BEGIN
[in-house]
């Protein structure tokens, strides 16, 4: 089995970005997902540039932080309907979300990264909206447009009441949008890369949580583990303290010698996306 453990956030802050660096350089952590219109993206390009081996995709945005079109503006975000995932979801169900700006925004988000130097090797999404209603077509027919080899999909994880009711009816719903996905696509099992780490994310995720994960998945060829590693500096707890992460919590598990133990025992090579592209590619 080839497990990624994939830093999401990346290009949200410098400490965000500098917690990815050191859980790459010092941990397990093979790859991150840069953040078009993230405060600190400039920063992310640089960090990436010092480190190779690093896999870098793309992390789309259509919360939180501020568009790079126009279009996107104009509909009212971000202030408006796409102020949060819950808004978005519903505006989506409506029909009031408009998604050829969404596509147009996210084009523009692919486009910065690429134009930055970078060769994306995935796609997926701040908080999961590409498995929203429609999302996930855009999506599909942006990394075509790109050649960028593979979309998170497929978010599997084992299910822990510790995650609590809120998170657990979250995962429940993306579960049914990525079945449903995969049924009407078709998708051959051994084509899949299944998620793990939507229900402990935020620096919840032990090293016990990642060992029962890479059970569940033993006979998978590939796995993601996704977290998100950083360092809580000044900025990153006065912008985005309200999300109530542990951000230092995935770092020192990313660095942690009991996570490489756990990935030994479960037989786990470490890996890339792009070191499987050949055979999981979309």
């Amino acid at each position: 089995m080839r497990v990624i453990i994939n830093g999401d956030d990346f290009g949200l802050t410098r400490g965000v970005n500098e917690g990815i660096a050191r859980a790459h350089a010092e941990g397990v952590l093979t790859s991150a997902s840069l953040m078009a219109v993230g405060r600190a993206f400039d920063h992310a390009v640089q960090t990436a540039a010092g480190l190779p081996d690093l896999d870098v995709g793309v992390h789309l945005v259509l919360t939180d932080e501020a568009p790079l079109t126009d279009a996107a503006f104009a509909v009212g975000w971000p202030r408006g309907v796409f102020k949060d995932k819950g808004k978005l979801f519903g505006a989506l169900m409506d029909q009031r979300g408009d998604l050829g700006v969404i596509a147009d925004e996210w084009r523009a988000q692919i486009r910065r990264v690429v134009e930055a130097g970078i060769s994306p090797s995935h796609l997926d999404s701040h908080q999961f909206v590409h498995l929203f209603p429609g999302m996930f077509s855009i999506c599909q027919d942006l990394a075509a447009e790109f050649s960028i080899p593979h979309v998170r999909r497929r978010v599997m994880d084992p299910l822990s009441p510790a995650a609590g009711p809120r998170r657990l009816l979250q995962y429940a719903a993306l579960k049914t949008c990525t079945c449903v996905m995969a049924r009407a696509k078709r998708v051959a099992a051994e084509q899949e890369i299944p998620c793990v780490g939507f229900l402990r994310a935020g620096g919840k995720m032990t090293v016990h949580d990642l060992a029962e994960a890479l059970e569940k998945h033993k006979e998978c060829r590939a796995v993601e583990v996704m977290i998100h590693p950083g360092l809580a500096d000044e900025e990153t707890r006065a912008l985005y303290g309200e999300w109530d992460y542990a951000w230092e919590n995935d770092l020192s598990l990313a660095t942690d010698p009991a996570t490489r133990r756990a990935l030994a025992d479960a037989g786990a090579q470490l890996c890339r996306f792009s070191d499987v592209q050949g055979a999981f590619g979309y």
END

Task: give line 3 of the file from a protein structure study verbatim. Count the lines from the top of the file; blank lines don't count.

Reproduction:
């Amino acid at each position: 089995m080839r497990v990624i453990i994939n830093g999401d956030d990346f290009g949200l802050t410098r400490g965000v970005n500098e917690g990815i660096a050191r859980a790459h350089a010092e941990g397990v952590l093979t790859s991150a997902s840069l953040m078009a219109v993230g405060r600190a993206f400039d920063h992310a390009v640089q960090t990436a540039a010092g480190l190779p081996d690093l896999d870098v995709g793309v992390h789309l945005v259509l919360t939180d932080e501020a568009p790079l079109t126009d279009a996107a503006f104009a509909v009212g975000w971000p202030r408006g309907v796409f102020k949060d995932k819950g808004k978005l979801f519903g505006a989506l169900m409506d029909q009031r979300g408009d998604l050829g700006v969404i596509a147009d925004e996210w084009r523009a988000q692919i486009r910065r990264v690429v134009e930055a130097g970078i060769s994306p090797s995935h796609l997926d999404s701040h908080q999961f909206v590409h498995l929203f209603p429609g999302m996930f077509s855009i999506c599909q027919d942006l990394a075509a447009e790109f050649s960028i080899p593979h979309v998170r999909r497929r978010v599997m994880d084992p299910l822990s009441p510790a995650a609590g009711p809120r998170r657990l009816l979250q995962y429940a719903a993306l579960k049914t949008c990525t079945c449903v996905m995969a049924r009407a696509k078709r998708v051959a099992a051994e084509q899949e890369i299944p998620c793990v780490g939507f229900l402990r994310a935020g620096g919840k995720m032990t090293v016990h949580d990642l060992a029962e994960a890479l059970e569940k998945h033993k006979e998978c060829r590939a796995v993601e583990v996704m977290i998100h590693p950083g360092l809580a500096d000044e900025e990153t707890r006065a912008l985005y303290g309200e999300w109530d992460y542990a951000w230092e919590n995935d770092l020192s598990l990313a660095t942690d010698p009991a996570t490489r133990r756990a990935l030994a025992d479960a037989g786990a090579q470490l890996c890339r996306f792009s070191d499987v592209q050949g055979a999981f590619g979309y």